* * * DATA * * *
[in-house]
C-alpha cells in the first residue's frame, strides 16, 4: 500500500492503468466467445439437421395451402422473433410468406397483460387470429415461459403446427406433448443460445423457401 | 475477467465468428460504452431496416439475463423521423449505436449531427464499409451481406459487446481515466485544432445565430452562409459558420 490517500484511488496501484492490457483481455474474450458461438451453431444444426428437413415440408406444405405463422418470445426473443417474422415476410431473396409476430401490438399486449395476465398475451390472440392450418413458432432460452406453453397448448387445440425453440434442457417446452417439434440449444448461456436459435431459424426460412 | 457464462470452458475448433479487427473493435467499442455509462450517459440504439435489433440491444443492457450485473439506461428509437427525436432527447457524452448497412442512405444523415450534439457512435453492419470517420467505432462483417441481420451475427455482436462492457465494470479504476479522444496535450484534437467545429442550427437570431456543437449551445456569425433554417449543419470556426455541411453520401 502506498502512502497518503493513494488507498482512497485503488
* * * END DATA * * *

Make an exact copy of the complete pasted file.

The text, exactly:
[in-house]
C-alpha cells in the first residue's frame, strides 16, 4: 500500500492503468466467445439437421395451402422473433410468406397483460387470429415461459403446427406433448443460445423457401 | 475477467465468428460504452431496416439475463423521423449505436449531427464499409451481406459487446481515466485544432445565430452562409459558420 490517500484511488496501484492490457483481455474474450458461438451453431444444426428437413415440408406444405405463422418470445426473443417474422415476410431473396409476430401490438399486449395476465398475451390472440392450418413458432432460452406453453397448448387445440425453440434442457417446452417439434440449444448461456436459435431459424426460412 | 457464462470452458475448433479487427473493435467499442455509462450517459440504439435489433440491444443492457450485473439506461428509437427525436432527447457524452448497412442512405444523415450534439457512435453492419470517420467505432462483417441481420451475427455482436462492457465494470479504476479522444496535450484534437467545429442550427437570431456543437449551445456569425433554417449543419470556426455541411453520401 502506498502512502497518503493513494488507498482512497485503488